Kim Eskew knows that Harps will eventually have to dip its toe into the e-commerce waters, but he isn’t necessarily excited about it.
Eskew, the CEO of Harps Food Stores Inc. of Springdale, said the privately owned company will probably announce its online strategy within a year. The problem is figuring out what kind of e-commerce strategy can be profitable.
“The reason we are slow to get into stuff is it is really hard for me to be excited about doing something that costs money and I can’t figure out how we can make money doing this,” he said. “I don’t think anybody has quite figured out how they are going to make money. The grocery business is really hard. There are so many things coming at grocers. Some of it is the online stuff that is hard to figure. Everybody is jumping in with both feet.”
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Eskew said he understands the importance of being online, but Harps has survived since 1930 by avoiding mistakes. It isn’t going to rush into anything.
One strategy that Harps is considering is called Click and Collect: A customer places an online order, a store employee fills it and the customer drives to the store to pick it up. Eskew said the model might be growing in popularity but it eats into profit: Harps would collect more money if a customer comes to the store to shop than if it an employee fills the order. That’s because Eskew would have to pay someone to do what shoppers now do for themselves.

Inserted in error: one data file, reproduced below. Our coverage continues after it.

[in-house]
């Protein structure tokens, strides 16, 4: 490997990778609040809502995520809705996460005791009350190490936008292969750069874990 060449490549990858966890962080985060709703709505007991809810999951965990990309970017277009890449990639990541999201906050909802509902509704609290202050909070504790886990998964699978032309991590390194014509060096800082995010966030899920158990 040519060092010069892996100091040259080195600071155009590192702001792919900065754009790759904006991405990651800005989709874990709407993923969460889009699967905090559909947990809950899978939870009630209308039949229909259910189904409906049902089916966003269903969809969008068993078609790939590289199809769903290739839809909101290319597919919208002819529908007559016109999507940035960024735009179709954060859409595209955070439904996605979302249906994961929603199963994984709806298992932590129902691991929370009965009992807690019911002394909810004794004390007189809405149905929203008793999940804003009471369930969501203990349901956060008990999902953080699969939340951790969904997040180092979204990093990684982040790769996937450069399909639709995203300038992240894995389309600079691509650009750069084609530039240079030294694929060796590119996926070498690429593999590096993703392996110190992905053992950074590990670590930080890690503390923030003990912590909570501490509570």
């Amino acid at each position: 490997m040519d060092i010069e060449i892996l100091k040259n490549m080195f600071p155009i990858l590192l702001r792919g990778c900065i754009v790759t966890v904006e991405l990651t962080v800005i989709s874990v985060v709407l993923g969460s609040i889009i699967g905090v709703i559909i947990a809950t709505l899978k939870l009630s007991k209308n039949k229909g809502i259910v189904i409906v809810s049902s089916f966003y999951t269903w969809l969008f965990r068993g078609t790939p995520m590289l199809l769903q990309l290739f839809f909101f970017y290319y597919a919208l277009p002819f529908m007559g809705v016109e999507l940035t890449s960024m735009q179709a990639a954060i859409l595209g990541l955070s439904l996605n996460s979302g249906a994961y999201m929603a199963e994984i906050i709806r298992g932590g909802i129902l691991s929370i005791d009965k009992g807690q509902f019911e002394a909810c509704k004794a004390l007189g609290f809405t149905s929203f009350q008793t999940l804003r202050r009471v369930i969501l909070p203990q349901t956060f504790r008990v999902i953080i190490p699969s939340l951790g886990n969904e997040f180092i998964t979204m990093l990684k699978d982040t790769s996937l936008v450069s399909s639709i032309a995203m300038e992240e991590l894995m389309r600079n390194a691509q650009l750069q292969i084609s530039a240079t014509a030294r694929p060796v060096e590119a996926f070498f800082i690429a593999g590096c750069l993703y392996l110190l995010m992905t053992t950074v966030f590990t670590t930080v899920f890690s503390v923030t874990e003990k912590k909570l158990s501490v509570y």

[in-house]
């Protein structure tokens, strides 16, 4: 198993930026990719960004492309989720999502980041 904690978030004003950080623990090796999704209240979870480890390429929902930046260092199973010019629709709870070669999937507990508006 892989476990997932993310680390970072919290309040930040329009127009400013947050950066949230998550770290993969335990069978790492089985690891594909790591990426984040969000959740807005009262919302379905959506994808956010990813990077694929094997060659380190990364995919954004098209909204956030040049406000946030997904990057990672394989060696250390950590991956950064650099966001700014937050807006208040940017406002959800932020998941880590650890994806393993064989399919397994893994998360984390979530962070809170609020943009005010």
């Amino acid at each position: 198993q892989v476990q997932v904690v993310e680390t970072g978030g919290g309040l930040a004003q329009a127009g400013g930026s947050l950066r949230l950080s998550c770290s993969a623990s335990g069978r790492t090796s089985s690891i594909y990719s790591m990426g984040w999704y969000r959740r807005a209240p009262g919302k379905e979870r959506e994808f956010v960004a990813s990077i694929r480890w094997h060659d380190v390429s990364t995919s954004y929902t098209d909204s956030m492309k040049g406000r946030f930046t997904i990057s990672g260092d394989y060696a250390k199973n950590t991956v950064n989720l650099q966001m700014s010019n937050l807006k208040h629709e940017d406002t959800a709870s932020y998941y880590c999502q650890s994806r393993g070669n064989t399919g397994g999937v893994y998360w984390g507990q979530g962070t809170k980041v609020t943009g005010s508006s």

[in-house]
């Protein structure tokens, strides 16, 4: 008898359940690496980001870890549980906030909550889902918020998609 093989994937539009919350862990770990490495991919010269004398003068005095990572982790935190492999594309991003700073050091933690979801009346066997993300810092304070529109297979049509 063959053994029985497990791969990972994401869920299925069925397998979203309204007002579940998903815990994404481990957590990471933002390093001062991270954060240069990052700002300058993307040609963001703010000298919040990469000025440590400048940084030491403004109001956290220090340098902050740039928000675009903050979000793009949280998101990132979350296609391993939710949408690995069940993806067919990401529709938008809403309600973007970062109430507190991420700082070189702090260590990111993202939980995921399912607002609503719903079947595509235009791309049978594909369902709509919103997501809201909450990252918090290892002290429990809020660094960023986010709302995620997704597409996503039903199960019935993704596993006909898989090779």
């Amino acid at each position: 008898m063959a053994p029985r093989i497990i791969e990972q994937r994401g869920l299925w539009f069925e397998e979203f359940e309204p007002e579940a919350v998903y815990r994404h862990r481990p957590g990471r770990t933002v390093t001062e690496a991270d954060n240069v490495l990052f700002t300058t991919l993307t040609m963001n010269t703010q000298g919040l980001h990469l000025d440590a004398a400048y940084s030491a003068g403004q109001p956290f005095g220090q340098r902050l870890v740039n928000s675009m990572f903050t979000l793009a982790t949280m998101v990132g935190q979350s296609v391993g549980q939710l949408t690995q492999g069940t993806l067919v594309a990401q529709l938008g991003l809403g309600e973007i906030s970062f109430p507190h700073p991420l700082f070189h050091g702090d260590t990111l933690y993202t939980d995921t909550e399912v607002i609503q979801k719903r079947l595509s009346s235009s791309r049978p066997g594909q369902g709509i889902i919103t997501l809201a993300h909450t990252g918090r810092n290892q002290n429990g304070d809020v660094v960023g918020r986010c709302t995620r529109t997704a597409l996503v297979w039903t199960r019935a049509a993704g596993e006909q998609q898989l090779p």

“I’m paying my person to do that for you,” Eskew said. “Currently, no one is charging to do that, but it costs something to do it. I’m not charging anything but let’s say it costs me $8 to select that order. Then I’m going to make $8 less on that order. What does that begin to look like? It looks like your profits are beginning to go down. The more of your business that transitions to that, the less you’re making on each one of those orders.”
Harps has not just survived since Harvard and Floy Harp opened a grocery store in downtown Springdale in 1930.